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Back to Symposium 2010

Saturated Fat and CVD: the state of knowledge in 2010

Arne Vernon  Astrup Arne Vernon Astrup, MD, DSc

University of Copenhagan

Current dietary recommendations advise reducing intake of saturated fatty acids (SFA) to decrease the risk of cardiovascular disease (CVD), but recent findings question the role of SFA in CVD. The evidence from observational epidemiological studies, randomized trials, and mechanistic studies is consistent in finding that CVD risk is only slightly reduced when polyunsaturated fatty acids replace SFA. There is insufficient evidence, both from observational studies and from intervention trials to judge the effect on CVD risk of replacing SFA with monounsatured fatty acids. The effect of replacing SFA with carbohydrate has changed as populations have become more obese and there is currently no evidence of any benefit in substituting carbohydrate for SFA. There is actually evidence to support that replacement of SFA with carbohydrate may increase CVD risk. There is no clear association between SFA intake, insulin resistance, obesity, metabolic syndrome and diabetes risk.

The effect of particular foods on CVD risk cannot be predicted solely by their content of total SFA because individual SFAs have different effects on CVD risk, and major food sources of SFA contain other nutrients influencing CVD risk. Good examples of this are dark chocolate and cheese. Intake of cheese is generally not associated with increased CHD risk in observational studies, and a meta-analysis has found reduced risks of CHD, stroke, and diabetes among high-consumers of dairy products as compared with low consumers.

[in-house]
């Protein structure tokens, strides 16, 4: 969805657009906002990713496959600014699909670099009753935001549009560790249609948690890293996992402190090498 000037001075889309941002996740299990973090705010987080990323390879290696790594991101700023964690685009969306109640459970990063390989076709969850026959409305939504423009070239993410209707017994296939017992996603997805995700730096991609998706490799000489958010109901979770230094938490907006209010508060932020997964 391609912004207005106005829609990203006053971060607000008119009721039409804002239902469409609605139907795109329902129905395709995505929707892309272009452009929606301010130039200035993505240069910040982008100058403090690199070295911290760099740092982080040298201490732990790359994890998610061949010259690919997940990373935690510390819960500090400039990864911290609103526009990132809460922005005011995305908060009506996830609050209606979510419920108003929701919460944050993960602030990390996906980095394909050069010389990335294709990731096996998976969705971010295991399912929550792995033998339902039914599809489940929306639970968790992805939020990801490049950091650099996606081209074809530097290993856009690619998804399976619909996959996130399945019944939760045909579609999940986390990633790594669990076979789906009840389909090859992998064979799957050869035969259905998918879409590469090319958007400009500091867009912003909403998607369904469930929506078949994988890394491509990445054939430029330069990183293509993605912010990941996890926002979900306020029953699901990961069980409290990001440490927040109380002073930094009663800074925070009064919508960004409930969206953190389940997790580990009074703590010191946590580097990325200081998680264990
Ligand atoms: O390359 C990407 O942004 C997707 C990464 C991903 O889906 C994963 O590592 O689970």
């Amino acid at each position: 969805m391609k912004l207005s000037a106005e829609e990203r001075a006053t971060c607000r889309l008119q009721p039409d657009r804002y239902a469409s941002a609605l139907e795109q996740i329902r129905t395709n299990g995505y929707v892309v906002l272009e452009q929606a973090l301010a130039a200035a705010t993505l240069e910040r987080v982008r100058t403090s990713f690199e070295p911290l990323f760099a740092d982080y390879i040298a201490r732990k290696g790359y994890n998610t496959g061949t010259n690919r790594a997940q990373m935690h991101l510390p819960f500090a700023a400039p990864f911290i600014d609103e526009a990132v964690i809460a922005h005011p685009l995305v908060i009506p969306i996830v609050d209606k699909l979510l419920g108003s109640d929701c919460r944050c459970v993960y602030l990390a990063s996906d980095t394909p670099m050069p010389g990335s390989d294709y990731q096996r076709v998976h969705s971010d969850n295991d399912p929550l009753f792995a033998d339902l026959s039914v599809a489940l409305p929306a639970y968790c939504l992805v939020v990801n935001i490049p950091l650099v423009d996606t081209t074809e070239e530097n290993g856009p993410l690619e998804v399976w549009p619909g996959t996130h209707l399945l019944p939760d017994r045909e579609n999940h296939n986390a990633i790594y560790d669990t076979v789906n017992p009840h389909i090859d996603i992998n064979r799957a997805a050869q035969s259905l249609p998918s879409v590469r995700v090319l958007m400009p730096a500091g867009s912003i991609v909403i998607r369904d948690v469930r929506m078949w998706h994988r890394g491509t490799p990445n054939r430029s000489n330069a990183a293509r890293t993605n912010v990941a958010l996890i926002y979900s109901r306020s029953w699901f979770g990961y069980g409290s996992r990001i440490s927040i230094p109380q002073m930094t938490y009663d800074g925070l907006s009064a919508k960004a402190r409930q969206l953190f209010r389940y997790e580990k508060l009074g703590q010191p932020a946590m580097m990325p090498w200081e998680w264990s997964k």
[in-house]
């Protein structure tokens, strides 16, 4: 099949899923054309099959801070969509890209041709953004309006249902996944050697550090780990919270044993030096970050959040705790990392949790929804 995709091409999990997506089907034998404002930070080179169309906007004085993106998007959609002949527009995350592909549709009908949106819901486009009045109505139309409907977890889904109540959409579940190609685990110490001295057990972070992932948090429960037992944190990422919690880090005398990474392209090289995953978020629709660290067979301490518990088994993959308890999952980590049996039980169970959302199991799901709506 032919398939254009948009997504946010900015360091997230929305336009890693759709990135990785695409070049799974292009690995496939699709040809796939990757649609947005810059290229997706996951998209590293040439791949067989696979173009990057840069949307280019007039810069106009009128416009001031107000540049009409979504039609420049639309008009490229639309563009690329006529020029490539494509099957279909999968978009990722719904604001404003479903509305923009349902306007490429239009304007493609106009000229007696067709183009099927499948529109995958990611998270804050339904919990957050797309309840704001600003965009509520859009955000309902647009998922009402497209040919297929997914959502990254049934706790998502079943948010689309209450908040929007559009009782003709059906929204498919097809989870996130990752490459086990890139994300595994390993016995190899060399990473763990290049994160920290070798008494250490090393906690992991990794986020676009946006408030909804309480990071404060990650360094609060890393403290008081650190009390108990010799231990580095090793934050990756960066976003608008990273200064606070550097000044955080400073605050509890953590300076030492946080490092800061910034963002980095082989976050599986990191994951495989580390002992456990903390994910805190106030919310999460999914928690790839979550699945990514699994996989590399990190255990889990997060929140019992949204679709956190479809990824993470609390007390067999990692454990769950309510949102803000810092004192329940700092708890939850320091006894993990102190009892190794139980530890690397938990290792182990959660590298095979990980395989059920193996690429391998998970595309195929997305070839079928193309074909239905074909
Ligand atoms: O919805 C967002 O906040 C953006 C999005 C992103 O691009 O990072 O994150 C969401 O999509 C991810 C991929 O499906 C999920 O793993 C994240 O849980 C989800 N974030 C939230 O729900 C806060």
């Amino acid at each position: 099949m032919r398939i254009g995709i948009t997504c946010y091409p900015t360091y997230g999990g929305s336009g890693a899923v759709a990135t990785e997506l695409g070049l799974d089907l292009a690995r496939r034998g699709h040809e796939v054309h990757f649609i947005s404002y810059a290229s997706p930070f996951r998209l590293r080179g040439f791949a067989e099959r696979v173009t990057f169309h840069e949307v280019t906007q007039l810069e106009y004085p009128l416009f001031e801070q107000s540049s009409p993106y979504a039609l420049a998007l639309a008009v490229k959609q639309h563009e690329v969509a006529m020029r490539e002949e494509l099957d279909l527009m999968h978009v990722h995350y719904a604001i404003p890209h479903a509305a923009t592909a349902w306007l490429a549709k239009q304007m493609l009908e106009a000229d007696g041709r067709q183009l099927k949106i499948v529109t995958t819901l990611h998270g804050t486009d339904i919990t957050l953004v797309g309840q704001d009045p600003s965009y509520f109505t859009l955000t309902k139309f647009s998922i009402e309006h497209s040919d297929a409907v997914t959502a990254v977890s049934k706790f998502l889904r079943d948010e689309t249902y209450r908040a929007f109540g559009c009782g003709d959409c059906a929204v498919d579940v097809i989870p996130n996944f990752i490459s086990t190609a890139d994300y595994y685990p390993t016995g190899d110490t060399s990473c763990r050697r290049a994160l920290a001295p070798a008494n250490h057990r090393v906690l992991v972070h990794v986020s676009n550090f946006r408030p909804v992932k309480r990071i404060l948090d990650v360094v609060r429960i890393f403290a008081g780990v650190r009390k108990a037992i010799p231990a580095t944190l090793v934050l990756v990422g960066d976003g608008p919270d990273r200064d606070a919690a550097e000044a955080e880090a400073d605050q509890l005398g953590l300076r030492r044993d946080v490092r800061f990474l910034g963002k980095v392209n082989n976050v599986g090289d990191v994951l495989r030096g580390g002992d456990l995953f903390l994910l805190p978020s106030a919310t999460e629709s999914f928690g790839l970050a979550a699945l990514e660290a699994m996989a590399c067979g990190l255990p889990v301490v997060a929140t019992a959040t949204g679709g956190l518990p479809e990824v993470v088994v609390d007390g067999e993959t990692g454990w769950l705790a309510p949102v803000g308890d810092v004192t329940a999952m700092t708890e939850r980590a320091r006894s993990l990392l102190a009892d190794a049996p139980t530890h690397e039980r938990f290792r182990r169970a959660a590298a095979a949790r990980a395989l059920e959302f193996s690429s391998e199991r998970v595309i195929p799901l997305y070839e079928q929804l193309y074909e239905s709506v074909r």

The special role of cheese may be explained by a beneficial effect on blood lipids (i.e., LDL- and HDL-cholesterol and postprandial triglycerides) and on blood pressure, effects that are exerted by fatty acids, calcium, protein and certain peptides in concert. This new view on SFA emphasizes that more health benefits can be achieved by changing the focus from SFA to reducing the prevalence of obesity, inactivity, and smoking, and promoting dietary changes with elimination of industrially produced trans fat, reduction of sugar-rich soft drinks, and increased intake of whole-grain foods, fruit and vegetables, lean meat and dairy products.

More research is needed to clarify the role of different foods rich in SFA on CVD risk, specifically in comparison with the risk posed by carbohydrates.

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